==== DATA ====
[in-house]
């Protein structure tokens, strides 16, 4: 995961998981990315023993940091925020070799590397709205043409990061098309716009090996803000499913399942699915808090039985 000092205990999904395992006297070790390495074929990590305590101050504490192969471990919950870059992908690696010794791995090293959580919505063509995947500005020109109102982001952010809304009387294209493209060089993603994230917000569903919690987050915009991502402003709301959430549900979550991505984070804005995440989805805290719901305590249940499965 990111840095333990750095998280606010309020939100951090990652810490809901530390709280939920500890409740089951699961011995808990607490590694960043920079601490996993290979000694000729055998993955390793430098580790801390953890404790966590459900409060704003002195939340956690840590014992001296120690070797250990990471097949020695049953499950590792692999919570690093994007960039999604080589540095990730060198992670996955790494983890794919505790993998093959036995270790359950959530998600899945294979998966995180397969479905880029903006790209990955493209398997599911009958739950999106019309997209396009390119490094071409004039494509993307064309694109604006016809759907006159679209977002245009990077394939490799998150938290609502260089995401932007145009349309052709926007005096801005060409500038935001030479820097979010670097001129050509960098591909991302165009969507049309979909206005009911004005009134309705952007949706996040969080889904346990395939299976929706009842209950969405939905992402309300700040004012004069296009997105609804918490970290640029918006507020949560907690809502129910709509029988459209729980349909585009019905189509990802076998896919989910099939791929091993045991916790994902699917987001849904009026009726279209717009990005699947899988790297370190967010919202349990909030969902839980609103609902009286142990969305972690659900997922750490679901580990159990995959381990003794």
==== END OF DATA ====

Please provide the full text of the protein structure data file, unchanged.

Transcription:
[in-house]
């Protein structure tokens, strides 16, 4: 995961998981990315023993940091925020070799590397709205043409990061098309716009090996803000499913399942699915808090039985 000092205990999904395992006297070790390495074929990590305590101050504490192969471990919950870059992908690696010794791995090293959580919505063509995947500005020109109102982001952010809304009387294209493209060089993603994230917000569903919690987050915009991502402003709301959430549900979550991505984070804005995440989805805290719901305590249940499965 990111840095333990750095998280606010309020939100951090990652810490809901530390709280939920500890409740089951699961011995808990607490590694960043920079601490996993290979000694000729055998993955390793430098580790801390953890404790966590459900409060704003002195939340956690840590014992001296120690070797250990990471097949020695049953499950590792692999919570690093994007960039999604080589540095990730060198992670996955790494983890794919505790993998093959036995270790359950959530998600899945294979998966995180397969479905880029903006790209990955493209398997599911009958739950999106019309997209396009390119490094071409004039494509993307064309694109604006016809759907006159679209977002245009990077394939490799998150938290609502260089995401932007145009349309052709926007005096801005060409500038935001030479820097979010670097001129050509960098591909991302165009969507049309979909206005009911004005009134309705952007949706996040969080889904346990395939299976929706009842209950969405939905992402309300700040004012004069296009997105609804918490970290640029918006507020949560907690809502129910709509029988459209729980349909585009019905189509990802076998896919989910099939791929091993045991916790994902699917987001849904009026009726279209717009990005699947899988790297370190967010919202349990909030969902839980609103609902009286142990969305972690659900997922750490679901580990159990995959381990003794």